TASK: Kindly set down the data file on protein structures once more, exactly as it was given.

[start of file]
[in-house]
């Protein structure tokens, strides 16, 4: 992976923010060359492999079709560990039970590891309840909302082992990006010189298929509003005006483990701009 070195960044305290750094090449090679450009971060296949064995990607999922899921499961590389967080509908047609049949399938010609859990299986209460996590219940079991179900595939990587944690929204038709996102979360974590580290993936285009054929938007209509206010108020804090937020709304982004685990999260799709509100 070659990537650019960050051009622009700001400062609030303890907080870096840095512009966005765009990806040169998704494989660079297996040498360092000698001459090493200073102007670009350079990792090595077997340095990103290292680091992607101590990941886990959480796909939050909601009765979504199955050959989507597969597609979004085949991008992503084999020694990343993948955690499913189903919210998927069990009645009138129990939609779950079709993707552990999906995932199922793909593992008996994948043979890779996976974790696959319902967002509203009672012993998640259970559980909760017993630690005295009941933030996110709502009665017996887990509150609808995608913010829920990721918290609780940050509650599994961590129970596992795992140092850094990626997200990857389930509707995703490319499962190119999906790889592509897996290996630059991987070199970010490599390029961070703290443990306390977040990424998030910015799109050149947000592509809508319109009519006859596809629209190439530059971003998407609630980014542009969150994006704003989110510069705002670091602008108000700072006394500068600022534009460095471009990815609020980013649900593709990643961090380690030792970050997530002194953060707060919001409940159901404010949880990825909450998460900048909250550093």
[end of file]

[in-house]
């Protein structure tokens, strides 16, 4: 992976923010060359492999079709560990039970590891309840909302082992990006010189298929509003005006483990701009 070195960044305290750094090449090679450009971060296949064995990607999922899921499961590389967080509908047609049949399938010609859990299986209460996590219940079991179900595939990587944690929204038709996102979360974590580290993936285009054929938007209509206010108020804090937020709304982004685990999260799709509100 070659990537650019960050051009622009700001400062609030303890907080870096840095512009966005765009990806040169998704494989660079297996040498360092000698001459090493200073102007670009350079990792090595077997340095990103290292680091992607101590990941886990959480796909939050909601009765979504199955050959989507597969597609979004085949991008992503084999020694990343993948955690499913189903919210998927069990009645009138129990939609779950079709993707552990999906995932199922793909593992008996994948043979890779996976974790696959319902967002509203009672012993998640259970559980909760017993630690005295009941933030996110709502009665017996887990509150609808995608913010829920990721918290609780940050509650599994961590129970596992795992140092850094990626997200990857389930509707995703490319499962190119999906790889592509897996290996630059991987070199970010490599390029961070703290443990306390977040990424998030910015799109050149947000592509809508319109009519006859596809629209190439530059971003998407609630980014542009969150994006704003989110510069705002670091602008108000700072006394500068600022534009460095471009990815609020980013649900593709990643961090380690030792970050997530002194953060707060919001409940159901404010949880990825909450998460900048909250550093």